Sunday, September 24, 2006

The main event

These blog things work bottom-up, so here's a reminder of of what started this one at the top, where people actually read stuff.

On October 19 there's an event at Imperial College London where we will vote for the "best science book ever" (see Royal Institution link in the sidebar).

OK, we don't expect the verdict on the night to go down in history. The point is to have the conversation. Examples of what is good, with arguments why, might add up to something. At least, we'll have a list of books to supplement Ian McEwan's science canon.

On the night, we will hear from Tim Radford, Maggie McDonald and Armand Leroi, who will explain why they chose their top three, and argue for their favourite.

They've read lots, but two of them have already got their list down to three titles - and their nominations will be highlighted here. I hope they may add some near misses, too.

Anyone else who wants to mention a particular title, please do - maybe with a few words about why it is worthy, or unworthy. The RI is also polling some of the scientifically inclined literati to see what they think, which ought to be fun.

If we get to 100 titles at some point, I might even feel a book proposal coming on (though nobody wanted to play last time I tried that one).

If we don't the list should certainly remind people about some writers who have fallen beneath the radar since the pop-science publishing boom took off in the '80s. Loren Eiseley, anyone?

8 Comments:

Blogger Alice said...

Uncle Albert and the Quantum Quest

(I know that's unoriginal, but I dont' care)

8:15 AM  
Blogger Martin Griffiths said...

For a bit of fun, I totted up the responses to the 'best 3 popular science books' question in the monthly "Shelf Life" column in Physics World magazine. So far there have been 24 participants - a mixture of physicists and popular science writers. Surprisingly, only 10 books have been chosen more than once. Of those, these 9 were chosen twice:

Bill Bryson - A Brief History of Nearly Everything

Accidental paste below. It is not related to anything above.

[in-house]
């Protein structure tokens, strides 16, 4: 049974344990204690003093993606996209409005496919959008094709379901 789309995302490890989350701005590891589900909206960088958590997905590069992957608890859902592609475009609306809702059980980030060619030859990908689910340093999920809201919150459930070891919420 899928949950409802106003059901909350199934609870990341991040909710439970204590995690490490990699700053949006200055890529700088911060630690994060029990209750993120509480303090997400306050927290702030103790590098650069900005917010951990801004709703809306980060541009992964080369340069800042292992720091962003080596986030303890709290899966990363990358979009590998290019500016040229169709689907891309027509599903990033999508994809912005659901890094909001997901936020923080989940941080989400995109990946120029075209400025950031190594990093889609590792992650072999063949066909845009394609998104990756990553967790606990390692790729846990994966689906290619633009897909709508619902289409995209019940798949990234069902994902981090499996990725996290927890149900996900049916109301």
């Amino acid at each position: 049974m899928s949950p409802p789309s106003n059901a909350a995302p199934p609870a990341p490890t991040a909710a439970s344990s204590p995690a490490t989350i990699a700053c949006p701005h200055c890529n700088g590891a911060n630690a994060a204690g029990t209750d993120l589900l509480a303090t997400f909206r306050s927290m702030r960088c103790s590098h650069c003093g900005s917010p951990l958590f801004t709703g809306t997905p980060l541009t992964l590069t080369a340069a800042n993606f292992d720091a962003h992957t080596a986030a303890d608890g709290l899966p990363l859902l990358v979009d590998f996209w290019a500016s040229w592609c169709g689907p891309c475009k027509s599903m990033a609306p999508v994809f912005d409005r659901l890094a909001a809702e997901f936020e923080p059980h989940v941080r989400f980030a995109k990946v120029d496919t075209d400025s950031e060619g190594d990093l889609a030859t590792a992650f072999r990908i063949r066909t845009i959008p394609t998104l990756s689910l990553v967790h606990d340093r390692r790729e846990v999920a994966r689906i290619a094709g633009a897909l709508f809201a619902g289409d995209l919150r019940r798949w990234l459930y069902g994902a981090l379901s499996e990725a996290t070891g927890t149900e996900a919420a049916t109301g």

George Johnson - Strange Beauty
Brian Greene - Elegant Universe
Albert Einstein - Relativity
Rachel Carson - Silent Spring
Carl Sagan - Cosmic Connection
James Gleick - Chaos
Galileo Galilei - Dialogue
Richard Dawkins - Selfish Gene

But the runaway winner, with 5 mentions is Steven Weinberg's The First Three Minutes.

9:42 AM  
Blogger Jon Turney said...

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10:04 AM  
Blogger Jon Turney said...

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10:05 AM  
Blogger Jon Turney said...

while we're talking physics, an email correspondent also recommended Einstein and Infeld's Evolution of Physics. Has anyone read?

10:05 AM  
Blogger PD Smith said...

The Evolution of Physics has its moments...Such as this wonderful line describing the work of the theoretical physicist: "So he plays his violin, or lounges in his armchair enjoying a pipe, when suddenly, by Jove, he has it!"

But I'm not sure I'd put it on my list of pop-sci favourites...

By the way, are you counting science biographies as 'popular science'?

1:11 AM  
Blogger Jon Turney said...

Biographies? Absolutely. (Even yours, Peter!)

9:36 AM  
Blogger Nigel Jennings said...

For what it's worth I still think the first edition of Bill Bryson's A Brief History of Everything rates as a wonderful scamper through the scientific knowledge of mankind. It is a great refresher for people like myself who think they know a little about Everything ;-)

12:27 PM  

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